Mitochondria, the organelles that produce most of a cell’s energy, are distinguished from other organelles by having their own genetic information which is independent of the nucleus. The mitochondrial genome encodes for only 13 proteins, but these proteins are not only very important for energy generation; mutations in these genes are known to be responsible for a number of inherited diseases and they have been implicated in metabolic diseases, aging and neurodegeneration. The ability to edit the mitochondrial genome is important for the study of those diseases and conditions, and ultimately for therapeutic interventions.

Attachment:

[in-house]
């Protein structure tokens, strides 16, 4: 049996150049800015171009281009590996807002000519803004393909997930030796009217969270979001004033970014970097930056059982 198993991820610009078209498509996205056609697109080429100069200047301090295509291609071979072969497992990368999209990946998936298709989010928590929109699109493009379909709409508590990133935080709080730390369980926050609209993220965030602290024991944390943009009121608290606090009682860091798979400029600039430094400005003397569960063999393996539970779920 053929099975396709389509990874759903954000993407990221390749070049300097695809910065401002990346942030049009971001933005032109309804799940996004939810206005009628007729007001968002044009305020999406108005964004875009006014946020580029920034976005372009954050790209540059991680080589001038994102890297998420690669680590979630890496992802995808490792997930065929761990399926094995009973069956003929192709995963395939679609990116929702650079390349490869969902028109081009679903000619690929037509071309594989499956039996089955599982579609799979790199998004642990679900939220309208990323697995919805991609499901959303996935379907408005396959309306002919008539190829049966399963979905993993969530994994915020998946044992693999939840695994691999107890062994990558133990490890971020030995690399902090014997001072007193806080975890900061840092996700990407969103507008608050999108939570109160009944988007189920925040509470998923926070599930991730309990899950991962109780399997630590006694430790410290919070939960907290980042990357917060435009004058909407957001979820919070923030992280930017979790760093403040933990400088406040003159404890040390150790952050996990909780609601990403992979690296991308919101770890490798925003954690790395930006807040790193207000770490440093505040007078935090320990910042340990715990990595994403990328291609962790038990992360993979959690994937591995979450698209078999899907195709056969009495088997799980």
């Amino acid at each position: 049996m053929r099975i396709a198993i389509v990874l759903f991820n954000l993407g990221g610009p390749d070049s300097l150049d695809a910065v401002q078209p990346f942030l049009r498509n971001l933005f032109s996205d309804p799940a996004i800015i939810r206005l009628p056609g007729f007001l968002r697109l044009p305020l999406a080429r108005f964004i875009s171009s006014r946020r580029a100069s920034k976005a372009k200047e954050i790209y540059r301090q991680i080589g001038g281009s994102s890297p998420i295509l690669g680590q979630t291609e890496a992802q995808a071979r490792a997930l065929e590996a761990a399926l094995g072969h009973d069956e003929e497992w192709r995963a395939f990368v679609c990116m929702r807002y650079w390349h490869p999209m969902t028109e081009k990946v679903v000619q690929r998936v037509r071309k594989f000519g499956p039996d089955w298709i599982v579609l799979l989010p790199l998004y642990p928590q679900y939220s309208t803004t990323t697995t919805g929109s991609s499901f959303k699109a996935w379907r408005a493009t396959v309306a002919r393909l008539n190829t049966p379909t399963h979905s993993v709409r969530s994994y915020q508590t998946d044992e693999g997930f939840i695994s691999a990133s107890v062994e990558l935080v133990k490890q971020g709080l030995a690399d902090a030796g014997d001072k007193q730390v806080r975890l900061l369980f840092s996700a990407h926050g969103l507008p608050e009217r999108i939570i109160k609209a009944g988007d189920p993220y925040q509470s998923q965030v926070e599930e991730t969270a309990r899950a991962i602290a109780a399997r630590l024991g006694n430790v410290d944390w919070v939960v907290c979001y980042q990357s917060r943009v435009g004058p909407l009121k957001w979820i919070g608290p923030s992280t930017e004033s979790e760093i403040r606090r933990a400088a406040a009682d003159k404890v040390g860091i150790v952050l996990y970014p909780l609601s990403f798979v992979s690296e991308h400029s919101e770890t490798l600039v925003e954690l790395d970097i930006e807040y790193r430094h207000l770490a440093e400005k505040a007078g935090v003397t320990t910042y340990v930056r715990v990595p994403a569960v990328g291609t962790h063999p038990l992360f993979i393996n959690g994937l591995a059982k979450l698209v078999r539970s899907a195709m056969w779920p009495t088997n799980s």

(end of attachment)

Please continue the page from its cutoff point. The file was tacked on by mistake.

However, in this age of gene editing, scientists have not been very successful in using CRISPR on mitochondrial genome. It is therefore very exciting that a group at Harvard University and University of Washington has discovered a method that allows for precise editing of mitochondrial DNA which could move the field to a whole new level.